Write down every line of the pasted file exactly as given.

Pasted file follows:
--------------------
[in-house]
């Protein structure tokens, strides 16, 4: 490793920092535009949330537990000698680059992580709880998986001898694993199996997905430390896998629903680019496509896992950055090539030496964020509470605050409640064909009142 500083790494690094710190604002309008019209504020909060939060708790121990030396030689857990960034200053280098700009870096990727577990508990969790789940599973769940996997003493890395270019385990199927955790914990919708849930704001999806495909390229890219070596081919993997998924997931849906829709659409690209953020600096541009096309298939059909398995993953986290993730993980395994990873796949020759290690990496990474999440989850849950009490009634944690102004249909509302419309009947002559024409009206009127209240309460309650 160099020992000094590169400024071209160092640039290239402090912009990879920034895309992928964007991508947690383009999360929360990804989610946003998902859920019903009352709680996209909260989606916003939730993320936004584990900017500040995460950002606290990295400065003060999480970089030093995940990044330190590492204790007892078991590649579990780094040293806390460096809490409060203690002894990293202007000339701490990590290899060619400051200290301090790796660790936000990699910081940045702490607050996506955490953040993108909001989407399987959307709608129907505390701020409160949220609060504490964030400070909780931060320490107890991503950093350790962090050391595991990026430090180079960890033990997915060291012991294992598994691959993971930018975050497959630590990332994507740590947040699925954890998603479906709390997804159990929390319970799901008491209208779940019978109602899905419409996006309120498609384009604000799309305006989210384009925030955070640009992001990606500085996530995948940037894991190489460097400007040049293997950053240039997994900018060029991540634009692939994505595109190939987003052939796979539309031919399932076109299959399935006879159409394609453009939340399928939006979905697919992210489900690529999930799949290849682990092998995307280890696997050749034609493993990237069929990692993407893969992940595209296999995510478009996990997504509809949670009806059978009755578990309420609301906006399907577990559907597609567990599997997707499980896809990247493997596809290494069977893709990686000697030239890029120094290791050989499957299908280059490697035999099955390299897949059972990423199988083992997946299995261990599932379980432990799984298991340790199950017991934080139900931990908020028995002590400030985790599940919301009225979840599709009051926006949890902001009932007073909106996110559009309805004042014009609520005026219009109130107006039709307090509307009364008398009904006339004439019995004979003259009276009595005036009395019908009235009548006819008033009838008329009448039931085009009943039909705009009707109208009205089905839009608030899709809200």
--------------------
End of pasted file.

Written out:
[in-house]
């Protein structure tokens, strides 16, 4: 490793920092535009949330537990000698680059992580709880998986001898694993199996997905430390896998629903680019496509896992950055090539030496964020509470605050409640064909009142 500083790494690094710190604002309008019209504020909060939060708790121990030396030689857990960034200053280098700009870096990727577990508990969790789940599973769940996997003493890395270019385990199927955790914990919708849930704001999806495909390229890219070596081919993997998924997931849906829709659409690209953020600096541009096309298939059909398995993953986290993730993980395994990873796949020759290690990496990474999440989850849950009490009634944690102004249909509302419309009947002559024409009206009127209240309460309650 160099020992000094590169400024071209160092640039290239402090912009990879920034895309992928964007991508947690383009999360929360990804989610946003998902859920019903009352709680996209909260989606916003939730993320936004584990900017500040995460950002606290990295400065003060999480970089030093995940990044330190590492204790007892078991590649579990780094040293806390460096809490409060203690002894990293202007000339701490990590290899060619400051200290301090790796660790936000990699910081940045702490607050996506955490953040993108909001989407399987959307709608129907505390701020409160949220609060504490964030400070909780931060320490107890991503950093350790962090050391595991990026430090180079960890033990997915060291012991294992598994691959993971930018975050497959630590990332994507740590947040699925954890998603479906709390997804159990929390319970799901008491209208779940019978109602899905419409996006309120498609384009604000799309305006989210384009925030955070640009992001990606500085996530995948940037894991190489460097400007040049293997950053240039997994900018060029991540634009692939994505595109190939987003052939796979539309031919399932076109299959399935006879159409394609453009939340399928939006979905697919992210489900690529999930799949290849682990092998995307280890696997050749034609493993990237069929990692993407893969992940595209296999995510478009996990997504509809949670009806059978009755578990309420609301906006399907577990559907597609567990599997997707499980896809990247493997596809290494069977893709990686000697030239890029120094290791050989499957299908280059490697035999099955390299897949059972990423199988083992997946299995261990599932379980432990799984298991340790199950017991934080139900931990908020028995002590400030985790599940919301009225979840599709009051926006949890902001009932007073909106996110559009309805004042014009609520005026219009109130107006039709307090509307009364008398009904006339004439019995004979003259009276009595005036009395019908009235009548006819008033009838008329009448039931085009009943039909705009009707109208009205089905839009608030899709809200």